Canada: win for anti-logging protesters as judge denies firm’s injunction bid (The Guardian)

No Time To Die: Daniel Craig’s final Bond film gets five-star reviews (BBC)


Bitter truth is we will likely never get any nuclear subsGreg Sheridan (The Australian) ($) “Every major, complex naval build we’ve undertaken has come in way over budget and long over schedule … Obviously, it makes no industrial or military sense to build the subs in Adelaide. Doing so will add years to the schedule and tens of billions of dollars to the cost. The French are criticised for prospective delays in their conventional subs, but we could have had them much more quickly if they were built in France.

“But here is a moral certainty. The dialectics of Australian politics will force both the Coalition and Labor, before the next election, to commit to building all the subs in Adelaide. Say by some miracle the process stays on track and we actually get a boat in the water by 2040 — pretty unlikely, but not absolutely impossible — that does not mean we have our replacement submarine fleet by 2040. If we can build one nuclear sub every three years after that we will be doing very well. That means we would get our fleet of eight subs by 2061.”

The climate crisis has sparked an economic arms race – and Australia cannot afford to stay idleMatt Kean (Guardian Australia): “Small business and households will reap the benefits of cheap, reliable and clean energy, too, with average residential users poised to yield annual savings of around $130 and small businesses around $430 each year. Five renewable energy zones are being created in our regions to combine renewable energy generation, storage such as batteries, and the transmission networks to reach homes, businesses and industries.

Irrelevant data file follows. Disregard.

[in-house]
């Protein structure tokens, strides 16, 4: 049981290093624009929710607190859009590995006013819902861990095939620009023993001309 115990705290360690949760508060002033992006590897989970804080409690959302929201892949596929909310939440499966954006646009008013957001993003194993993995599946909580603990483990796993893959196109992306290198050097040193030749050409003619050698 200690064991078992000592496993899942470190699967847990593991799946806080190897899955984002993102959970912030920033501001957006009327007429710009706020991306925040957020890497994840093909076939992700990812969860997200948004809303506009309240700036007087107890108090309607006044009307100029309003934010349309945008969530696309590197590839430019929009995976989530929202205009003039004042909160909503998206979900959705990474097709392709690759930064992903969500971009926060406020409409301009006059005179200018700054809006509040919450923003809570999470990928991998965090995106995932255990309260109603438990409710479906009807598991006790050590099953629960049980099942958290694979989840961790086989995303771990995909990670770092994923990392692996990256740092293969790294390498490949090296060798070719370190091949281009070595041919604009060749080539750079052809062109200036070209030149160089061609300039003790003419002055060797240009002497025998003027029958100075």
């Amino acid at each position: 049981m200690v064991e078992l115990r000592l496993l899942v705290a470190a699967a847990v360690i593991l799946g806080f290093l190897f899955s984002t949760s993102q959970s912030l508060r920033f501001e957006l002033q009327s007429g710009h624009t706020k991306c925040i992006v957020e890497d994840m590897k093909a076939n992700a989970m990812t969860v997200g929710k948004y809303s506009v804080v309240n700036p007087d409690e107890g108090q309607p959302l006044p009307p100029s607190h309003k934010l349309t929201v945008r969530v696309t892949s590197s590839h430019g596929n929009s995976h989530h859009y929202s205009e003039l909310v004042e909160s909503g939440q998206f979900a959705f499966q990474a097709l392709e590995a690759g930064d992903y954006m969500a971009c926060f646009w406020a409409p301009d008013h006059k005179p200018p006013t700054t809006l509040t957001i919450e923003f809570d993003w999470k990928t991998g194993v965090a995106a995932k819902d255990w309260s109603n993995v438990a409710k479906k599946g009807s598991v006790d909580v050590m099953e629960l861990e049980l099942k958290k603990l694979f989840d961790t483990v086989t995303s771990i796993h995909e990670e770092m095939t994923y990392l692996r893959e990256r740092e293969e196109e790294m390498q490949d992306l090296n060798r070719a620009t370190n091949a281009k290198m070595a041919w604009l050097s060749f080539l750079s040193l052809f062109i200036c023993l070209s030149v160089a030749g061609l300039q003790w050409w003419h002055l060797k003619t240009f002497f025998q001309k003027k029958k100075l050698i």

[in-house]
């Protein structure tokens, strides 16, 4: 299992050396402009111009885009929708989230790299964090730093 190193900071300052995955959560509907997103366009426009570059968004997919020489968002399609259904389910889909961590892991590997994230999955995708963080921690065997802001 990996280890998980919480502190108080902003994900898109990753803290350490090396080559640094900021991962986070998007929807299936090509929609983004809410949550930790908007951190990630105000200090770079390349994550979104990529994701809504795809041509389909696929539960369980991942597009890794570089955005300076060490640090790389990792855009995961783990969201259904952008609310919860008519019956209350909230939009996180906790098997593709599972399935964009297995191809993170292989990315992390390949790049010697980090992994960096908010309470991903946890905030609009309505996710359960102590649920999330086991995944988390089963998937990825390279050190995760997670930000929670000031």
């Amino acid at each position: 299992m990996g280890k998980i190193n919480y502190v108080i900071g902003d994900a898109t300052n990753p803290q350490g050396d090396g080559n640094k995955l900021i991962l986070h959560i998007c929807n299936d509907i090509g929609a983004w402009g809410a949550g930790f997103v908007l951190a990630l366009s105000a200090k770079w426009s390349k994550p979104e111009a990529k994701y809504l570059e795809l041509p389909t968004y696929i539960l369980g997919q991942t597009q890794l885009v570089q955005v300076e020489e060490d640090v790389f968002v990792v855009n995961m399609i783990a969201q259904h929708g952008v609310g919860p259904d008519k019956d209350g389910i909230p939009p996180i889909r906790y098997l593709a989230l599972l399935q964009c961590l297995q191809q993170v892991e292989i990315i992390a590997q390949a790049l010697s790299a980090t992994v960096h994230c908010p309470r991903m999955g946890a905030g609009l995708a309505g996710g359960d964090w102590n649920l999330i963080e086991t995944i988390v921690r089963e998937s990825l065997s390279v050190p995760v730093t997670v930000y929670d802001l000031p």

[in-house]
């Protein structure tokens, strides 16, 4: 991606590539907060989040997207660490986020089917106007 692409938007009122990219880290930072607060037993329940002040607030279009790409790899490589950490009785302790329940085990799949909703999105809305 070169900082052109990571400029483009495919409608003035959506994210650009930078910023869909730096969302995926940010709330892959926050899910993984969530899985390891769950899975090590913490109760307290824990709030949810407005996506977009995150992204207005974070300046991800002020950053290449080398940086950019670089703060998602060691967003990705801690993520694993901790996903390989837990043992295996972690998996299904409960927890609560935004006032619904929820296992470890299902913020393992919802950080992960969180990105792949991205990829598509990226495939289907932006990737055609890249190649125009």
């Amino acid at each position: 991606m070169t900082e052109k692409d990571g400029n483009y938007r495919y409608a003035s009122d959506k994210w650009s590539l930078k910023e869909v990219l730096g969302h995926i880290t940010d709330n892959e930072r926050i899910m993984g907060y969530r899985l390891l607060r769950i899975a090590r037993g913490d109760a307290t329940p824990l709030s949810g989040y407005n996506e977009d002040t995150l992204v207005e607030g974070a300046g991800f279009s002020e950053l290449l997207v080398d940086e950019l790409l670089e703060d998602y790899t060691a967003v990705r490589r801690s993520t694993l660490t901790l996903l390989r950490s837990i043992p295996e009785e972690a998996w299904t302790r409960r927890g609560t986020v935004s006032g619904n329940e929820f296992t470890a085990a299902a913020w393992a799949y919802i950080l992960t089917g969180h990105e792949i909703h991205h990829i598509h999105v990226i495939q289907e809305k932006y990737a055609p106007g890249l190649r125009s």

“These modern-day power stations represent a trifecta of good policy — jobs and investment for the regions, affordable and reliable power to service the economy, and creation of new income streams for landowners. NSW is also powering the shift to electric vehicles, tapping into surging global markets for their manufacture, and providing the renewable energy needed to service them. The collective action of the public and private sectors is placing a new green premium on the table.”


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  • Australia’s Minister for International Development and the Pacific Zed Seselja, and Shadow Minister for International Development Pat Conroy will both address the Australian Council for International Development (ACFID) 2021 National Conference, held online.

  • Journalists Laura Tingle and Peter van Onselen will discuss Australia’s policies over the past 20 years and moving forward at a Grattan Institute webinar.

  • Author John Marsden will discuss his new memoir, Take Risks, which explores teaching, parenting and society, in an online talk by Readings.

Whadjuk Noongar Country (also known as Perth)

  • The WA Department of Mines, Industry Regulation and Safety will host the 2021 Resources Sector Awards for Excellence, which celebrates sustainable projects and partnerships.

  • Member for Darling Range Hugh Jones will discuss the challenges facing businesses and the health sector at the Byford & Districts Country Club.